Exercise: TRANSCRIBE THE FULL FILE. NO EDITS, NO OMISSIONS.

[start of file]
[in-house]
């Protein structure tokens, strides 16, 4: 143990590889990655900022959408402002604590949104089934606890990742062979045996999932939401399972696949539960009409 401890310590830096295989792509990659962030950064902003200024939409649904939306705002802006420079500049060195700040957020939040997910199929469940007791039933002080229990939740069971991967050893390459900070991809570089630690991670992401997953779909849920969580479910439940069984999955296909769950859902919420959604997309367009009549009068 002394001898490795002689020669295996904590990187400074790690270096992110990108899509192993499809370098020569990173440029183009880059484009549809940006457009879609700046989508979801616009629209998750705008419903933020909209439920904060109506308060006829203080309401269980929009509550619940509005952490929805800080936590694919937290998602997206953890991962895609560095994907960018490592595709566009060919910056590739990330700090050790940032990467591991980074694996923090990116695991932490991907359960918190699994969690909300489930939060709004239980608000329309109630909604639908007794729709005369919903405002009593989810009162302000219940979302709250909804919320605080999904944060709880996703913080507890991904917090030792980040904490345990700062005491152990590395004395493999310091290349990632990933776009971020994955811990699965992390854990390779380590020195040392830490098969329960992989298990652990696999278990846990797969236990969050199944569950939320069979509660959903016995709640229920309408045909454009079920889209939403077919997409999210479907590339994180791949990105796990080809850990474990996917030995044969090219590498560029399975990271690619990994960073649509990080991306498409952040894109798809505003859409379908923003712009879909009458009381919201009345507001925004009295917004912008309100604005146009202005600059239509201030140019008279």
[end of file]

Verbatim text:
[in-house]
């Protein structure tokens, strides 16, 4: 143990590889990655900022959408402002604590949104089934606890990742062979045996999932939401399972696949539960009409 401890310590830096295989792509990659962030950064902003200024939409649904939306705002802006420079500049060195700040957020939040997910199929469940007791039933002080229990939740069971991967050893390459900070991809570089630690991670992401997953779909849920969580479910439940069984999955296909769950859902919420959604997309367009009549009068 002394001898490795002689020669295996904590990187400074790690270096992110990108899509192993499809370098020569990173440029183009880059484009549809940006457009879609700046989508979801616009629209998750705008419903933020909209439920904060109506308060006829203080309401269980929009509550619940509005952490929805800080936590694919937290998602997206953890991962895609560095994907960018490592595709566009060919910056590739990330700090050790940032990467591991980074694996923090990116695991932490991907359960918190699994969690909300489930939060709004239980608000329309109630909604639908007794729709005369919903405002009593989810009162302000219940979302709250909804919320605080999904944060709880996703913080507890991904917090030792980040904490345990700062005491152990590395004395493999310091290349990632990933776009971020994955811990699965992390854990390779380590020195040392830490098969329960992989298990652990696999278990846990797969236990969050199944569950939320069979509660959903016995709640229920309408045909454009079920889209939403077919997409999210479907590339994180791949990105796990080809850990474990996917030995044969090219590498560029399975990271690619990994960073649509990080991306498409952040894109798809505003859409379908923003712009879909009458009381919201009345507001925004009295917004912008309100604005146009202005600059239509201030140019008279």